The market for ultra-wide prime lenses is not too crowded and no other manufacturer offers a 20mm lens for Nikon’s Z-mount so far. So for alternatives we have to look at F-mount lenses which can be used via Nikon’s FTZ adapter – adding another 31mm in length and 133g in weight:
- Nikon has the AF-S 20mm f1.8G ED from 2014 for 730 EUR / 720 USD. For more information see my Nikon 20mm f1.8G review where it got a recommendation.
- From Sigma there’s the 20mm f1.4 Art from 2015 costing 840 EUR / 900 USD. It came Highly Recommended in my Sigma 20mm f1.4 Art review. It offers a 2/3 of a stop brighter focal ratio but is a very big and heavy lens with the additional disadvantage that it cannot use standard filters.
- Samyang/Rokinon has a manual focus 20mm f1.8 ED AS UMC for 480 EUR / 450 USD which is a design from 2016.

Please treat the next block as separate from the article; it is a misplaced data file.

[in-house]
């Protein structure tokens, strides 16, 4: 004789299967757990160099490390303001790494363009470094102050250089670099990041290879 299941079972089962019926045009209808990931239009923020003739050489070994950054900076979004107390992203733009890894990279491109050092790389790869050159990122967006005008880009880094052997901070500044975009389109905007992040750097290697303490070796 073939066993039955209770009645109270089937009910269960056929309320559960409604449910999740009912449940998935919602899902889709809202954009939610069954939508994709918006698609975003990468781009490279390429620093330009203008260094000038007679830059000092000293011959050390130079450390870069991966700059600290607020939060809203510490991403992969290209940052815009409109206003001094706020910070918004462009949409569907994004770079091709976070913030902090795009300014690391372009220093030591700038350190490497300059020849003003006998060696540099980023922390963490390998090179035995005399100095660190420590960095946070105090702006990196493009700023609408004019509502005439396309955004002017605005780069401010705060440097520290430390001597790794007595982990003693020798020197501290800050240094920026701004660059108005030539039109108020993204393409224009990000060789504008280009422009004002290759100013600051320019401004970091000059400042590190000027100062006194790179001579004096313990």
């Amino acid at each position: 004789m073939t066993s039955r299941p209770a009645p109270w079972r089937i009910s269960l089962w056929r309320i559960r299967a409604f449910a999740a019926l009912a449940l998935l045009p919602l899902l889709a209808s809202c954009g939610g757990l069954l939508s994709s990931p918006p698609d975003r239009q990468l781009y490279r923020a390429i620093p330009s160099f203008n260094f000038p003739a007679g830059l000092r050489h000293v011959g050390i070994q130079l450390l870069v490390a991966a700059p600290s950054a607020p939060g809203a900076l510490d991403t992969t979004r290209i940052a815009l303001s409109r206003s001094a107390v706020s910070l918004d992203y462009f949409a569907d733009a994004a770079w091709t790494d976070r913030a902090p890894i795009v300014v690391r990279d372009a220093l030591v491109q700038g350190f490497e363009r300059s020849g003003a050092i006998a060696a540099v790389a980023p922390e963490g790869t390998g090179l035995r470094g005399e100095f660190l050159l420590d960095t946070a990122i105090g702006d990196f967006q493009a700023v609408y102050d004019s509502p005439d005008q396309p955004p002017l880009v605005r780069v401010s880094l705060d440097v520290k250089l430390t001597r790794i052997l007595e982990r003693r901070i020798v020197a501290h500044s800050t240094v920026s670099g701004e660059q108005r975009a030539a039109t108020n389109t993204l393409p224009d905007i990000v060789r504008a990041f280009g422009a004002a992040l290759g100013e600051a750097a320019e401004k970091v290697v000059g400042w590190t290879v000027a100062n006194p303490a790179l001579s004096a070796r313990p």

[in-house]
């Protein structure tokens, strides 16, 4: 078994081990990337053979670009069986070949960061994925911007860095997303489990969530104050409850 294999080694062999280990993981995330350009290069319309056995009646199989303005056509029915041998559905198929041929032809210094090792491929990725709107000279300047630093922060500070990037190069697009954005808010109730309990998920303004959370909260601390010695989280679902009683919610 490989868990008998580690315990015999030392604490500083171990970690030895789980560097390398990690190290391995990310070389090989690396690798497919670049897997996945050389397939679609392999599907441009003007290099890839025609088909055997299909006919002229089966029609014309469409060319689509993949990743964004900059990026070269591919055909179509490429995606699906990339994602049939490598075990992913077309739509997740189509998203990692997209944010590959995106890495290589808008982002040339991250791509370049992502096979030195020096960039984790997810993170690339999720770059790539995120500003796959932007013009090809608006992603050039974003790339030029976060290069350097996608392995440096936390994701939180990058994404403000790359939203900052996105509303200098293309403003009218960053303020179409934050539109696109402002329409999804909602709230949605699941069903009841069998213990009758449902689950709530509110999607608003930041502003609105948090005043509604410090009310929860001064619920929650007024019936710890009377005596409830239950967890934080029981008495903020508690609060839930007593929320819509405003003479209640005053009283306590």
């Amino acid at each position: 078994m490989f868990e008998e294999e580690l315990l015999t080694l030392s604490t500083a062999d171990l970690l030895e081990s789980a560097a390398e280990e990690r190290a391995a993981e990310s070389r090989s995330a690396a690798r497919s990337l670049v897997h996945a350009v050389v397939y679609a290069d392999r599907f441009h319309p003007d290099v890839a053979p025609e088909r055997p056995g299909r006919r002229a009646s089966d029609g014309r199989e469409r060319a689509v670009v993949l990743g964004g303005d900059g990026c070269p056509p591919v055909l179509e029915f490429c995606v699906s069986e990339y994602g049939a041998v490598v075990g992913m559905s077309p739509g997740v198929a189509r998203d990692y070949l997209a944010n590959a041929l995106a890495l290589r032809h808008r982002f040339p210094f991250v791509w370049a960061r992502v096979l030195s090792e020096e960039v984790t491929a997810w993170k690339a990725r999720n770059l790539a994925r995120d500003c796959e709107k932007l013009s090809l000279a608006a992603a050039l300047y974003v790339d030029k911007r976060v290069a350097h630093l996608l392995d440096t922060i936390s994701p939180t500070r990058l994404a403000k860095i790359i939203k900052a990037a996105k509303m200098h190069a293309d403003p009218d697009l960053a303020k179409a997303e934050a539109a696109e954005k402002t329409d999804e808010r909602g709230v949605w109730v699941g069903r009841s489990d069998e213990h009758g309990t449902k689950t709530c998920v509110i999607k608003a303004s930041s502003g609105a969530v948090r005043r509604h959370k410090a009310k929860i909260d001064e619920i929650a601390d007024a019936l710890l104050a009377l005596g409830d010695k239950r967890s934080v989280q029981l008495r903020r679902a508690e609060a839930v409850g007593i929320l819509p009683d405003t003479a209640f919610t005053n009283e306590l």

If you’re flexibel regarding the focal length there are two other ultra-wide angle lenses with Z mount so far:
- The Laowa 15mm f2.0 Zero-D has a 16 degrees wider angle of view and is manual focus only. It costs 1000 EUR / 850 USD.
- The 24mm Z Nikkor has a 10 degrees narrower angle of view and came Highly Recommended in my Nikon Z 24mm f1.8 S review.
Finally you might also consider the Nikon Z 14-30mm f4.0 S as an alternative. It has the benefit of a 2.1x zoom range covering a wide range of very useful focal lengths starting at an ultra-wide 14mm offering an immersive 114 degrees viewing angle albeit at a meagre f4.0 focal ratio. It is shorter (at least in its collapsed state) and a bit lighter than the Z 20mm f1.8 S, it is so far the only 14mm full-frame lens which can use standard filters, and it offers very good optical performance which got it a Highly Recommended in my Nikon Z 14-30mm f2.8 S review. At 1150 EUR / 1300 USD it is similarly priced as the Nikon Z 20mm f1.8 S. So the choice is: flexibility in focal length or 2.3 EV more light gathering power.